To further illustrate the present invention, reference is made to FIGS. 1-4.

FIG. 1 illustrates the laminate containing the electrically conductive patterns on opposing major surfaces of the dielectric substrate. In particular, numeral 1 represents the dielectric substrate, numerals 2 and 3 represent the electrically conductive first and second patterns respectively. Numerals 4 and 5 represent the thin copper layer previously plated onto the support layer. Numerals 6 and 7 represent a separating layer such as a chrome separating layer. Numerals 8 and 9 represent the temporary support layer such as 2 ounce carrier copper.

In FIG. 2 is shown the through-holes represented by numeral 10.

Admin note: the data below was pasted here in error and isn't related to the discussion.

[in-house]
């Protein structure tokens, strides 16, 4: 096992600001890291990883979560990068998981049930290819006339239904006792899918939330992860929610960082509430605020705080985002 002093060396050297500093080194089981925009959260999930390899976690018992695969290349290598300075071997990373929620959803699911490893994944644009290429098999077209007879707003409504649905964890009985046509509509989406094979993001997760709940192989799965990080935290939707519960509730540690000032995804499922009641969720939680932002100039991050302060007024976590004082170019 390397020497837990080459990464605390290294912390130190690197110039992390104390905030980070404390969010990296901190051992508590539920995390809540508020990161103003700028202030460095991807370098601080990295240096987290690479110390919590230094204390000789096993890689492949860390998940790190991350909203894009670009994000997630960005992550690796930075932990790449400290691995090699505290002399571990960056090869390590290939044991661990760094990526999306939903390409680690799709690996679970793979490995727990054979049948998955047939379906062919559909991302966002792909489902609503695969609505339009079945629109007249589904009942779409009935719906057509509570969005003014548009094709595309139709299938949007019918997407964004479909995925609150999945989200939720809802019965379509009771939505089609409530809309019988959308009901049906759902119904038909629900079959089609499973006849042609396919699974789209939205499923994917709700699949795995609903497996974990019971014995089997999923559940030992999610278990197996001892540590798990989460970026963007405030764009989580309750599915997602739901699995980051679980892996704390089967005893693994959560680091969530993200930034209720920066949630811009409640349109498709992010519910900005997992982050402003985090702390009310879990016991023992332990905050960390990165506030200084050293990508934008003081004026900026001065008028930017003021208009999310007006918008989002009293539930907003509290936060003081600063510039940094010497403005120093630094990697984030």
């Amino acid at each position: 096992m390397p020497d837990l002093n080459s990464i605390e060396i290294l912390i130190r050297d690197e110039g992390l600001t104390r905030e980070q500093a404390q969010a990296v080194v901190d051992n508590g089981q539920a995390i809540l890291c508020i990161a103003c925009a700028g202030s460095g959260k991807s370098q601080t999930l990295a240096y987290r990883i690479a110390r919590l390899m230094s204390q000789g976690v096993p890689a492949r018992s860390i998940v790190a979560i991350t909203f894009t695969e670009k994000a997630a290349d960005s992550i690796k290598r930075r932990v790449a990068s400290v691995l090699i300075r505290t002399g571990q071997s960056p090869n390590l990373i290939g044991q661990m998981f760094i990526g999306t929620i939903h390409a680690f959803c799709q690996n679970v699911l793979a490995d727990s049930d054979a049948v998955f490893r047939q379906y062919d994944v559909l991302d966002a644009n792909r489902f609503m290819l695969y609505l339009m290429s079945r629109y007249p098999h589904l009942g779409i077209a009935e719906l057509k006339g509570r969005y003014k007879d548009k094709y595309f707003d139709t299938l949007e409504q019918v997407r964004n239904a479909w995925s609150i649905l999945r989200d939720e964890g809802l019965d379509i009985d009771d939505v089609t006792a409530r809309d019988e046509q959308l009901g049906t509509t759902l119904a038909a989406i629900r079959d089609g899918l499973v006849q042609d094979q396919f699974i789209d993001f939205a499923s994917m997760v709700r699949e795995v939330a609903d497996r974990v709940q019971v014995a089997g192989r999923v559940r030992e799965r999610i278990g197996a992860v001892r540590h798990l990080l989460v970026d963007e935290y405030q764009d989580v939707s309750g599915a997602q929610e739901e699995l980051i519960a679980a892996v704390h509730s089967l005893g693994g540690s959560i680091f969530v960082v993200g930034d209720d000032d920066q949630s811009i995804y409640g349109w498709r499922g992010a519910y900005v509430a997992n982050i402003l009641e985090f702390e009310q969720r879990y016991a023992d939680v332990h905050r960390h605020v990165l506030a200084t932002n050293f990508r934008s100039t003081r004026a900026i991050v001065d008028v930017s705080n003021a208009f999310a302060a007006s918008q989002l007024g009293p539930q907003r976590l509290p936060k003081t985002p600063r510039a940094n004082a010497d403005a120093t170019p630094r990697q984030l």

FIG. 3 illustrates the electrically conductive metal plated on the through-holes represented by numeral 11.

FIG. 4 shows the structure after removal of the temporary support layer.

Patent Citations
Cited PatentFiling datePublication dateApplicantTitle
US2986804 *Feb 6, 1957Jun 6, 1961Rogers CorpMethod of making a printed circuit
US3163588 *Feb 14, 1955Dec 29, 1964Technograph Printed ElectronicMethod of interconnecting pathway patterns of printed circuit products
US4354895 *Nov 27, 1981Oct 19, 1982International Business Machines CorporationMethod for making laminated multilayer circuit boards
US4604799 *Sep 3, 1982Aug 12, 1986John Fluke Mfg. Co., Inc.Method of making molded circuit board
CA664222A *Jun 4, 1963Westinghouse Electric CorporationForming plated holes
FR2307438A1 * Title not available
GB854881A * Title not available